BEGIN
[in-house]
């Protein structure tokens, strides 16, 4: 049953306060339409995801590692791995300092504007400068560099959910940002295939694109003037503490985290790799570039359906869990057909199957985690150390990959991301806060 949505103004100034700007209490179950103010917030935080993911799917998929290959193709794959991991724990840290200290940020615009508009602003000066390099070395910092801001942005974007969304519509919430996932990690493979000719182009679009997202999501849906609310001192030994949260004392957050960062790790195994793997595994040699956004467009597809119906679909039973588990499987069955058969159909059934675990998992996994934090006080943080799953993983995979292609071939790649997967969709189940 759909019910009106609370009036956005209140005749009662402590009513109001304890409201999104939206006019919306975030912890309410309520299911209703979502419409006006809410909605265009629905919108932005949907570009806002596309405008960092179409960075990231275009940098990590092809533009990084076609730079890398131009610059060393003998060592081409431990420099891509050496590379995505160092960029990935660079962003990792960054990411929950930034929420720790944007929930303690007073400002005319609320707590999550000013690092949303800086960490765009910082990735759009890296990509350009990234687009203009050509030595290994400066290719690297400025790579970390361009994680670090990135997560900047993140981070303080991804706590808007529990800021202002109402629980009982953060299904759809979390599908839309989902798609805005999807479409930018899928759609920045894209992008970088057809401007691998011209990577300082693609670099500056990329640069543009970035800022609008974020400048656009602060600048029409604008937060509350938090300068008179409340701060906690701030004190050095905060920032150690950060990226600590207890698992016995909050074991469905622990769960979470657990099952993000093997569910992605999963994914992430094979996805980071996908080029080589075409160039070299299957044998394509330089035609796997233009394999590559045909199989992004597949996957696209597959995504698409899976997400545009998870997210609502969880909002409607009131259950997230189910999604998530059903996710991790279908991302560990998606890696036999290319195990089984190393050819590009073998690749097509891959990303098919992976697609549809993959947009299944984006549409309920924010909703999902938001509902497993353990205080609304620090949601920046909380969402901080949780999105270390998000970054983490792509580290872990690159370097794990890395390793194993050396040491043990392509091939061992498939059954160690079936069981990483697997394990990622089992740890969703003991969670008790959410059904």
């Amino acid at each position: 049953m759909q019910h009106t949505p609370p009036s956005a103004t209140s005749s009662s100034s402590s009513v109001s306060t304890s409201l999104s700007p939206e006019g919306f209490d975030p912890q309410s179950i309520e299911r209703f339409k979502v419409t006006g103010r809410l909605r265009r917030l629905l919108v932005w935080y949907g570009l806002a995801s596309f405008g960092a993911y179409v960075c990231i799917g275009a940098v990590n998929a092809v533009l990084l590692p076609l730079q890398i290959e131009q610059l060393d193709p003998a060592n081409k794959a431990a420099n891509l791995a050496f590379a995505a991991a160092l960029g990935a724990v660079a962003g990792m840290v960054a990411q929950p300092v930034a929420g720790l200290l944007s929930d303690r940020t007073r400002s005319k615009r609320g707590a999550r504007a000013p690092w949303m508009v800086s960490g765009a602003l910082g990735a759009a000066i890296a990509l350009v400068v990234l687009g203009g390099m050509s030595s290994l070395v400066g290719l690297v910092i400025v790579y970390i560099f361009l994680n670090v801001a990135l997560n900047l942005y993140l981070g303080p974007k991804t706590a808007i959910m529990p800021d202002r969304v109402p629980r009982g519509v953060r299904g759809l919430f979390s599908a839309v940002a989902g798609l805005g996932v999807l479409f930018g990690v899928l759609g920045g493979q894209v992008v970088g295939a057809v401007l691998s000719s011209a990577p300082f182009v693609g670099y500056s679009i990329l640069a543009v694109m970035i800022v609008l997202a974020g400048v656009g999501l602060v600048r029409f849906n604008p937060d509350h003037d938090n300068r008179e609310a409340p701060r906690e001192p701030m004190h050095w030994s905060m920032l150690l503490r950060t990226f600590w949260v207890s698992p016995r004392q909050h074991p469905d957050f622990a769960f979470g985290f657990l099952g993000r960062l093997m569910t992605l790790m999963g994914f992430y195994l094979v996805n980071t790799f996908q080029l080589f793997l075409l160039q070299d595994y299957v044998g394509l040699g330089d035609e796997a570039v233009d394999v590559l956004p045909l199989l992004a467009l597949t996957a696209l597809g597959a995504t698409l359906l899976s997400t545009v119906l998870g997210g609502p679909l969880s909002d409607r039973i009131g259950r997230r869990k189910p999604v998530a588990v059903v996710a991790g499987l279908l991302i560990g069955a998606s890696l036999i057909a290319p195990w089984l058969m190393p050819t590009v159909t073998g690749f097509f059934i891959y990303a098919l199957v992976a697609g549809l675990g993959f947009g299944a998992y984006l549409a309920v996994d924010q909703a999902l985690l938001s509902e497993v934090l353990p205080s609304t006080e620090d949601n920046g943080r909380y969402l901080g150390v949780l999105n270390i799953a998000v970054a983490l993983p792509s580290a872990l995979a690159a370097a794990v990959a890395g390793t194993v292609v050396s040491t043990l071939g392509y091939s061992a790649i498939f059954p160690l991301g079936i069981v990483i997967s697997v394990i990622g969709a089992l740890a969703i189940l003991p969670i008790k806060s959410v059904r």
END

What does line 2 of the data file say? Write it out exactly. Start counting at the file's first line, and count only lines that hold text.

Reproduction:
């Protein structure tokens, strides 16, 4: 049953306060339409995801590692791995300092504007400068560099959910940002295939694109003037503490985290790799570039359906869990057909199957985690150390990959991301806060 949505103004100034700007209490179950103010917030935080993911799917998929290959193709794959991991724990840290200290940020615009508009602003000066390099070395910092801001942005974007969304519509919430996932990690493979000719182009679009997202999501849906609310001192030994949260004392957050960062790790195994793997595994040699956004467009597809119906679909039973588990499987069955058969159909059934675990998992996994934090006080943080799953993983995979292609071939790649997967969709189940 759909019910009106609370009036956005209140005749009662402590009513109001304890409201999104939206006019919306975030912890309410309520299911209703979502419409006006809410909605265009629905919108932005949907570009806002596309405008960092179409960075990231275009940098990590092809533009990084076609730079890398131009610059060393003998060592081409431990420099891509050496590379995505160092960029990935660079962003990792960054990411929950930034929420720790944007929930303690007073400002005319609320707590999550000013690092949303800086960490765009910082990735759009890296990509350009990234687009203009050509030595290994400066290719690297400025790579970390361009994680670090990135997560900047993140981070303080991804706590808007529990800021202002109402629980009982953060299904759809979390599908839309989902798609805005999807479409930018899928759609920045894209992008970088057809401007691998011209990577300082693609670099500056990329640069543009970035800022609008974020400048656009602060600048029409604008937060509350938090300068008179409340701060906690701030004190050095905060920032150690950060990226600590207890698992016995909050074991469905622990769960979470657990099952993000093997569910992605999963994914992430094979996805980071996908080029080589075409160039070299299957044998394509330089035609796997233009394999590559045909199989992004597949996957696209597959995504698409899976997400545009998870997210609502969880909002409607009131259950997230189910999604998530059903996710991790279908991302560990998606890696036999290319195990089984190393050819590009073998690749097509891959990303098919992976697609549809993959947009299944984006549409309920924010909703999902938001509902497993353990205080609304620090949601920046909380969402901080949780999105270390998000970054983490792509580290872990690159370097794990890395390793194993050396040491043990392509091939061992498939059954160690079936069981990483697997394990990622089992740890969703003991969670008790959410059904």